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Social Hierarchies and shelter preference within Orconectes virilis populations.

By Evan Batzer, Michelle Busch, Nick Neuman and Vu Quach


General EcologyDominance hierarchy in regards to shelter preference was studied using the virile crayfish (Orconectes virilis). Dominance was determined in groups of six individuals, then placed in an enclosure with three treatments of shelter distribution—three to three, four to two, and five to one ratios were used. Data suggested that crayfish distribute themselves among shelters based upon the density of nearby shelters, rather than by the previously established dominance hierarchy. Within the five to one shelter distribution, crayfish generally assorted themselves within hierarchy with regards to shelter distance, with one exception. Individuals of epsilon dominance ranking selected shelters nearest to the alpha ranked crayfish. This behavior suggests that the volatile dominance position of lower-ranked crayfish may cause some individuals to seek safety and higher proportion of resources through submission and proximity to dominant crayfish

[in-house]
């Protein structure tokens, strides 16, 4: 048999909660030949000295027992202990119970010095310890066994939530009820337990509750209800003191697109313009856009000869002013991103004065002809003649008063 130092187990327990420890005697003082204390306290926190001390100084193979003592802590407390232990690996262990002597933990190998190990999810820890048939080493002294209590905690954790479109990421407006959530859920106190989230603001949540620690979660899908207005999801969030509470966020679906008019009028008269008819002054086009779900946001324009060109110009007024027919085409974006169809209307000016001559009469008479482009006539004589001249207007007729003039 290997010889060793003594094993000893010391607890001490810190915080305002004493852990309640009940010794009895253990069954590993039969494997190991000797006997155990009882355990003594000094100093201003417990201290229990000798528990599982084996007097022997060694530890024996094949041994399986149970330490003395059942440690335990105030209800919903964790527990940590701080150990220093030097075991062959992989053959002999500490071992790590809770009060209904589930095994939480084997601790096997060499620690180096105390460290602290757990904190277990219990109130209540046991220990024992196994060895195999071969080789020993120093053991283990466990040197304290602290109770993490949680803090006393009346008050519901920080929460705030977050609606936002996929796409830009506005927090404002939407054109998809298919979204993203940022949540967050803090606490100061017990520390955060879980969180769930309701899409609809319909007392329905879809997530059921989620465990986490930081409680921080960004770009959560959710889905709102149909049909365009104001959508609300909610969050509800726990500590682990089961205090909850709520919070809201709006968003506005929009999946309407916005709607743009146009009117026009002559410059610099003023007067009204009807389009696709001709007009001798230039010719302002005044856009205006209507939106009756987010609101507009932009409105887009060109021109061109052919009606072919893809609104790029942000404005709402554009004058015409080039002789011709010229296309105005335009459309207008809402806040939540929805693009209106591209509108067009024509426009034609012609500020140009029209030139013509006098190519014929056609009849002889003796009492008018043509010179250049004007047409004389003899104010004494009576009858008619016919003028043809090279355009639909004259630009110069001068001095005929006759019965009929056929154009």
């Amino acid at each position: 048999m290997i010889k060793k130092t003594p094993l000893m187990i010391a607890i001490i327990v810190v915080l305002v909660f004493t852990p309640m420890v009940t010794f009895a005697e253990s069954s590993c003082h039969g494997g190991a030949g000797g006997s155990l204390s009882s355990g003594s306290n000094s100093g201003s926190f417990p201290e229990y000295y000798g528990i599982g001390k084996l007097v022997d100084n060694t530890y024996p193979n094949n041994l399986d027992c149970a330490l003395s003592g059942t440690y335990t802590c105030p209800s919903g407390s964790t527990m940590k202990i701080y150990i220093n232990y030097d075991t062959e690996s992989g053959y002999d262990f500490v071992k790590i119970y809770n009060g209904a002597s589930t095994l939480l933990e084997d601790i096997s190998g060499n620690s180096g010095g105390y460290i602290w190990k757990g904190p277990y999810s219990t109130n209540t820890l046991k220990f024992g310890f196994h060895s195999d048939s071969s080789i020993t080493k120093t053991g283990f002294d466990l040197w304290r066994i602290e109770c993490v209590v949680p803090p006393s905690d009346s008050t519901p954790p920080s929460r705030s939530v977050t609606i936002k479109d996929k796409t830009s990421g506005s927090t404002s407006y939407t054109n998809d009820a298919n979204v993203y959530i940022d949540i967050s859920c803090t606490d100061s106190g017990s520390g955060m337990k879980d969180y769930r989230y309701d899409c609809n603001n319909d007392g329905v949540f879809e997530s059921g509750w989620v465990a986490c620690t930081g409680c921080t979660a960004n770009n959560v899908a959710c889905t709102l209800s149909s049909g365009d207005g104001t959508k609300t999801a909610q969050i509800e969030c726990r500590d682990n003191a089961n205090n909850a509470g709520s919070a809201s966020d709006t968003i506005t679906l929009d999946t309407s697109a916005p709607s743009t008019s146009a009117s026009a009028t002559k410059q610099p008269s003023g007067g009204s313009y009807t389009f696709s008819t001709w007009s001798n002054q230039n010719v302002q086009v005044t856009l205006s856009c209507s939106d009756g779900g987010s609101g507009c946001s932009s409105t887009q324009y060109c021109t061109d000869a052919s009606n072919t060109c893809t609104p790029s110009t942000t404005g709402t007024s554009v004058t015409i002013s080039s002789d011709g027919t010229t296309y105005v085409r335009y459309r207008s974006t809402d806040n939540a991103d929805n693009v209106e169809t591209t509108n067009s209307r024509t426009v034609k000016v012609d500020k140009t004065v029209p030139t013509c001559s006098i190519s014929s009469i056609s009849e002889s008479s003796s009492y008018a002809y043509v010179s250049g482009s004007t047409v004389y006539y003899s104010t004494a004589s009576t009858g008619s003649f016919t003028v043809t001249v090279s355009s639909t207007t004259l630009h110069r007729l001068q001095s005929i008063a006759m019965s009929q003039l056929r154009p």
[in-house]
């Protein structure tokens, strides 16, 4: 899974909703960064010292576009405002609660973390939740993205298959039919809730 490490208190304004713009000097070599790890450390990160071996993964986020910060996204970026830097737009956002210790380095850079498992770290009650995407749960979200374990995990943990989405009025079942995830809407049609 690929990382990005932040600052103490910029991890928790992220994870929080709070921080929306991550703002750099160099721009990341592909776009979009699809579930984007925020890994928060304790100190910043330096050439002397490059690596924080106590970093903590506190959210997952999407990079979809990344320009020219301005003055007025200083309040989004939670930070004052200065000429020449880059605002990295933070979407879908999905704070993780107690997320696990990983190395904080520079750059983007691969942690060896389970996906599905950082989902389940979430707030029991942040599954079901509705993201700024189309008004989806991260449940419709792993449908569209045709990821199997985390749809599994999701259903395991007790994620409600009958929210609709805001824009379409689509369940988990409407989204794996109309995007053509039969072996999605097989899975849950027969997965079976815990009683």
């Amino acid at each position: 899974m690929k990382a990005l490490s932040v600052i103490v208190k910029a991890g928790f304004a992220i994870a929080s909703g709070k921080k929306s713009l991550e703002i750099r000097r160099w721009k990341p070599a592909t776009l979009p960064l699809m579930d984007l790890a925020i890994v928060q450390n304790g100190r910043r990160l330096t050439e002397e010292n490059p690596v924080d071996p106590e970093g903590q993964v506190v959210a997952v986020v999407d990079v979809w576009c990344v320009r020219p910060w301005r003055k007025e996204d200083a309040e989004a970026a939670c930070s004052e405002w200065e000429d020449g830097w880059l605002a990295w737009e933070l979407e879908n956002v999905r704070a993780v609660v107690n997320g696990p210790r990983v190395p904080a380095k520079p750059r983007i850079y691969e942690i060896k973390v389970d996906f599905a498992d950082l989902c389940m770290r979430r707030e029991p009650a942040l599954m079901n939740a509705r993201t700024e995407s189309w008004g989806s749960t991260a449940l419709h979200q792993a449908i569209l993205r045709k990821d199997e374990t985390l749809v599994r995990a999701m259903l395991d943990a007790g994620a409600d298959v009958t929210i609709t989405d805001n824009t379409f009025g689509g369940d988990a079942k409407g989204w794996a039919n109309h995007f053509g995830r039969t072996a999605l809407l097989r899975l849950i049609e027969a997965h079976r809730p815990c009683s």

Year: 2011
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